Stating that “boundaries are sometimes permeable, and sometimes they’re not. Sometimes they’re physical and sometimes they’re geo-political, so this idea is more fluid” Meredith Gore, an Associate Professor at the University of Maryland, advises people to ‘think like a geographer’ when it comes to setting boundaries.
The Benefits of Setting Boundaries
Setting healthy boundaries can come with a host of benefits that enhance many relationships. Healthy boundaries can:
- Reduce conflict – Having clear boundaries that both people respect and adhere to can reduce the amount of conflict within any relationship. From a lack of respect for privacy to a lack of effective communication, continuous conflict may arise within a relationship from anywhere. However, healthy boundaries that target these issues can reduce the conflict that can arise from them.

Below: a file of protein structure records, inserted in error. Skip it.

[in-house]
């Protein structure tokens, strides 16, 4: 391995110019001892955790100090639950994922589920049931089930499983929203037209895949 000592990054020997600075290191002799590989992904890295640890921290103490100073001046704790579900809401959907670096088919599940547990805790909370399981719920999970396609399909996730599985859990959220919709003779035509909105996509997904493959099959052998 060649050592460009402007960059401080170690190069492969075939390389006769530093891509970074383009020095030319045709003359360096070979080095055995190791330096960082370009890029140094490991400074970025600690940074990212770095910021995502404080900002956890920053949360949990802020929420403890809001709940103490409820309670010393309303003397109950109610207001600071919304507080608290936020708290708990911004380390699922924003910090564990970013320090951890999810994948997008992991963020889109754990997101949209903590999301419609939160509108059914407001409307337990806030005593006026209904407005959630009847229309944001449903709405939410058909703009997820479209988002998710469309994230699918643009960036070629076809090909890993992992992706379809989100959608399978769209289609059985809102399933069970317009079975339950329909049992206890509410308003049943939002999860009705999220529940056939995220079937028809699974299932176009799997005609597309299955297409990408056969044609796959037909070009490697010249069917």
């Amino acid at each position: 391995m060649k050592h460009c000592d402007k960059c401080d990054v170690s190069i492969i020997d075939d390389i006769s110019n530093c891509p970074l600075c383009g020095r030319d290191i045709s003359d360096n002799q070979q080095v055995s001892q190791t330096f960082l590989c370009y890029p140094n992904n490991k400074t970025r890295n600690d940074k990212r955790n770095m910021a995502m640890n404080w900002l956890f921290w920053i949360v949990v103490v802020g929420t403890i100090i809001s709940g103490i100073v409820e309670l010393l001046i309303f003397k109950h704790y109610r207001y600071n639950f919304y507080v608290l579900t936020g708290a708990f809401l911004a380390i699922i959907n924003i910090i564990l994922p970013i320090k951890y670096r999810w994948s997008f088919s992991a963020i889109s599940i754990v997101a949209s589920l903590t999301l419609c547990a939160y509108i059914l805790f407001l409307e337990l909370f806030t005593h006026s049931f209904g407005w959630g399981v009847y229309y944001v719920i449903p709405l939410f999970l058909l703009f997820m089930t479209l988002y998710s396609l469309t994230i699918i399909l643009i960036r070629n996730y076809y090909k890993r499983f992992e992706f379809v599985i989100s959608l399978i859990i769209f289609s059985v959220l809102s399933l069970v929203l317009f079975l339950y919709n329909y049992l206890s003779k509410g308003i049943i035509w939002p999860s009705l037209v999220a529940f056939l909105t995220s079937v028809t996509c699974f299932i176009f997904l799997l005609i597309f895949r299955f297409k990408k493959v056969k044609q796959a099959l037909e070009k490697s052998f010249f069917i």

- Decrease resentment – Resentment can stem from many places, such as if you feel your partner is taking advantage of your generosity or time or taking you for granted. By setting boundaries that ask your partner to respect your time and feelings, resentment can be reduced, and your relationship improved.
- Improve happiness – Studies have shown that blurred boundaries between work and life can negatively affect lifestyle and wellbeing. The prevalence of communication technology also means that those who work from home can struggle to separate their work and life balance. Unfortunately, this can increase conflict within families. Setting a firm boundary and prioritising your downtime can improve your happiness and prevent emotional exhaustion.
Boundaries are an essential need in all relationships. They help us remain independent in our relationships and ensure that we can still enjoy close companionship and preserve our mental health and identity. Although people may feel guilty for setting boundaries at first, especially if they are not used to prioritising themselves, they can vastly improve wellbeing.